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conspiracy, indeed, of Catiline was soon suppressed; he fell, as all have read, at the head of his army,” to which he hastened from the Senate; and the associates whom he left in Rome, hemmed in by the patience and confounded by the power of Cicero, were taken and executed before the rout of their leader in the field.” Nor was the Consul alone engaged in the preservation of the Commonwealth. The acts of the Senate, the exertions of the magistrates and the officers, the energies of the Knights, and even the sympathies of the people, supported his designs, and crowned them with success so complete, that the liberty of Rome seemed restored to a new life, at the same time that it was saved from extinction in the massacres and the conflagrations of the conspirators. But the same liberty had permitted them to conspire, if it had not allowed them to prevail; and without recurring to the condition of things remaining after, exactly as before, the conspiracy, it will be enough to throw some light upon the means by which the victotory of the faithful over the faithless citizens of the Commonwealth was secured. Soon after the flight of Catiline, and while the conspiracy was daily thickening within and without the city, Licinius Murena, mentioned as one of the Consuls elect, was prosecuted by an unsuccessful candidate on the charge of bribery. The accuser was sustained by Cato;” but though there was no doubt in relation to the justice of the accusation, the accused was defended by Crassus, Hortensius, and particularly by Cicero, who pleaded the danger of holding a new election at such a season, and insisted upon the necessity of leaving the highest authority in vigorous hands,” whether stained, though this he did not urge, or unstained. The same necessity of sacrificing principle to expediency, or rather of turning expediency into a principle, appeared when the Senate assembled to pass sentence upon the accomplices of Catiline. It was scarcely known how they might be supported amongst the citizens; while fears were reasonably entertained that they would yet be rescued,” and bring the city into greater danger than before. But the laws of the early and the later Commonwealth alike declared the inviolability of the Roman citizen, except it were suspended by a full assembly of the Centuries; and Cicero hesitated, while the Senate was divided in opinion, until he seemed to see, not only the risk of allowing the conspirators to live, but the certain evil of following the opinion put forth by Caesar, because it was his, proposing the confiscation of their estates and the confinement of their persons in some of the Italian towns.” The oration, yet remaining fresh from Cicero's lips,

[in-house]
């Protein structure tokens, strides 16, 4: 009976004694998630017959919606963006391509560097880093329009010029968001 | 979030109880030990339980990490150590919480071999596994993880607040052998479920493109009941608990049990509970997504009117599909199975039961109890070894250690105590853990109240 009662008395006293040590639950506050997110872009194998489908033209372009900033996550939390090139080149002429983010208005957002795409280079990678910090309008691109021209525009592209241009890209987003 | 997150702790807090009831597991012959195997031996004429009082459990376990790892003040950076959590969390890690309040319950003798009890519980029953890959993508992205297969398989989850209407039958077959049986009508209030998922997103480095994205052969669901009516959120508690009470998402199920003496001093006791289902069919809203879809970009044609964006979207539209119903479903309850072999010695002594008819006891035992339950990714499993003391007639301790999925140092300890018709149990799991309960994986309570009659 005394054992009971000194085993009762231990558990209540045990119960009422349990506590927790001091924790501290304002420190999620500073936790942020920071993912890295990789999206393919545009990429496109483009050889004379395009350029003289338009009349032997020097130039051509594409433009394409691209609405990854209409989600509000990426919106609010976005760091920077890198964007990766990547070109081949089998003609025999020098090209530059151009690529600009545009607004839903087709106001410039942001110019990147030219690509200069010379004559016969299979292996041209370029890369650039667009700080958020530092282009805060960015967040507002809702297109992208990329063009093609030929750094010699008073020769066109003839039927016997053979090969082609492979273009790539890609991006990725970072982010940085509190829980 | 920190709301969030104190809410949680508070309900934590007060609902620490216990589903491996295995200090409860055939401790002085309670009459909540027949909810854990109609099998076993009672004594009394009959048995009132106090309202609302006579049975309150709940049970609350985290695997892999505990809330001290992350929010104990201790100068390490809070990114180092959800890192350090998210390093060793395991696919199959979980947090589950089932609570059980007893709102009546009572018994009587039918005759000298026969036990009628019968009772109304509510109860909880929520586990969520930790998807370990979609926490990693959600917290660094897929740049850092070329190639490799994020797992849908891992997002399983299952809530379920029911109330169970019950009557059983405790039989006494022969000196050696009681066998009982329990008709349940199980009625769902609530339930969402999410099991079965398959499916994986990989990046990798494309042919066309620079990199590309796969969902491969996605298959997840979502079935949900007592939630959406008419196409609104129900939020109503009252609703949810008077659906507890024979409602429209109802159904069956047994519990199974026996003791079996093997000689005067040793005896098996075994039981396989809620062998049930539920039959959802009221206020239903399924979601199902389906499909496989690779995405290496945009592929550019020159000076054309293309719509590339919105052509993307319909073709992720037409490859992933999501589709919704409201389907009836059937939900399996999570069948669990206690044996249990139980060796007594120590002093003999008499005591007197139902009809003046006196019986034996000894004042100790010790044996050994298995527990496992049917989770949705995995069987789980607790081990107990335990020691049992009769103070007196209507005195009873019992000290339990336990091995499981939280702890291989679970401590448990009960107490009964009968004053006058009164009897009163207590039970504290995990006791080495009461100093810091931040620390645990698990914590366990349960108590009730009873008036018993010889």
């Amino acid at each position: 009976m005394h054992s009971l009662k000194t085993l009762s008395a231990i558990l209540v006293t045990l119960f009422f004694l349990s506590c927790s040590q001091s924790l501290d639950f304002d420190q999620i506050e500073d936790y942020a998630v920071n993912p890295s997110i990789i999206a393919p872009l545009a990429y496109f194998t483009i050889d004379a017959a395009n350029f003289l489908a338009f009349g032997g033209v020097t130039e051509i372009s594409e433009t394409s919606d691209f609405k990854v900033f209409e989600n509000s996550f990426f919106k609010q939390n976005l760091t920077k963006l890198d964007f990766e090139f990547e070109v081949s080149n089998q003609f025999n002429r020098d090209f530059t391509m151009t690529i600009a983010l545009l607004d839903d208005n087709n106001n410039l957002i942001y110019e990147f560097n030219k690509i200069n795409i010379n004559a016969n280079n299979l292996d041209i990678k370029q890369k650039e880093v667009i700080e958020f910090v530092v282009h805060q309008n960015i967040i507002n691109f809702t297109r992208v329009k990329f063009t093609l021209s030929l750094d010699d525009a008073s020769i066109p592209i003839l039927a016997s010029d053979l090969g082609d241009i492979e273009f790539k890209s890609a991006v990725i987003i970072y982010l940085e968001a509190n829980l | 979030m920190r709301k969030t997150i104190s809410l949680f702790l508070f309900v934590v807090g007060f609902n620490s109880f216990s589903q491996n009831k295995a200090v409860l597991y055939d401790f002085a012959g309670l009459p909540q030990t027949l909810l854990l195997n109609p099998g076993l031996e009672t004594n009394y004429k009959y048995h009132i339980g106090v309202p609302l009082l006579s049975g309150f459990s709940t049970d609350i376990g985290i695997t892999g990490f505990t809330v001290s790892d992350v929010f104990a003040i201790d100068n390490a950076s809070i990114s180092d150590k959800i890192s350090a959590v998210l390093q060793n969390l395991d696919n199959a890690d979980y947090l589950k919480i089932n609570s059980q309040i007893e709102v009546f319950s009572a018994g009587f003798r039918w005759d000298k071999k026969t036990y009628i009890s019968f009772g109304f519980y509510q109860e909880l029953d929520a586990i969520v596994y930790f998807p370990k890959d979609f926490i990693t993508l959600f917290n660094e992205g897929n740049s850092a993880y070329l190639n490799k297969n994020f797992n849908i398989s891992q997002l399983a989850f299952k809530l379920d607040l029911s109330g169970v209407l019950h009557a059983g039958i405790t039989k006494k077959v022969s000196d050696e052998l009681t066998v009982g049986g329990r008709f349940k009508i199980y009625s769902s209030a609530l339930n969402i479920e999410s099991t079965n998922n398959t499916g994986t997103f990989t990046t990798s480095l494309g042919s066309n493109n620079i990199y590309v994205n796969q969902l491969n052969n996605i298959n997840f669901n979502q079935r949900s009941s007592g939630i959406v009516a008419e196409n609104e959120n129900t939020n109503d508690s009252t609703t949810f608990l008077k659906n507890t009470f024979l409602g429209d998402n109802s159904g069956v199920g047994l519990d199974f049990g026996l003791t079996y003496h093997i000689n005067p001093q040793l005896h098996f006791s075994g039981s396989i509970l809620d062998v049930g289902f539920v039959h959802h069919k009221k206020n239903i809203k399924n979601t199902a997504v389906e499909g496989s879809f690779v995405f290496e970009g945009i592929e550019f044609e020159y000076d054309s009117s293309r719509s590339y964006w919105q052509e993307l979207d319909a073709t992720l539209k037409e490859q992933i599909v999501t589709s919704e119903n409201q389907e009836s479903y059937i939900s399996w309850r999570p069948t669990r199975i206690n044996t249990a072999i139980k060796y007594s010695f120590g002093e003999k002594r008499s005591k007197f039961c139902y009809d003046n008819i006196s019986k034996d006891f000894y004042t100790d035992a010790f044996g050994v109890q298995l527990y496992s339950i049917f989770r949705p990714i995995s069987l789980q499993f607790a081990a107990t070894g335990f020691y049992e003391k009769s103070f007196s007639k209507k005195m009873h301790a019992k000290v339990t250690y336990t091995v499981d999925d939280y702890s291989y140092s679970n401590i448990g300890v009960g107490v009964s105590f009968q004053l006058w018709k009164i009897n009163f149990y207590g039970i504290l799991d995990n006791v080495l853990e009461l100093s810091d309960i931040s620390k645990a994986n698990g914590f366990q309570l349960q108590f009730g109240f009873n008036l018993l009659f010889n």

* At the beginning of the follow- 49 They were given into custody ing year, A. C. 62. Sall., Cat., 60. on the 4th and put to death in prison Flor., IV. 1. He had 20,000 men on the 5th of December. Sall., under his command. Sall., Cat., Cat., 40–47, 55. App., Bell. Civ., 37, 39. App., Bell. Civ., II. 7. II. 6.

50 Cato's purity is not, however, 51 Cic., Pro Murena, 37 et seq. to be overestimated. Murena's col- 52 Sall., Cat., 50. App., Bell. league elect, Junius Silanus, was Civ., II. 5. Dion Cass., XXXVII. equally guilty of corruption ; but 35. Silanus was Cato's brother-in-law. 53 Plut., Caes., 7. Sall., Cat., 51. Plut., Cat., 21.

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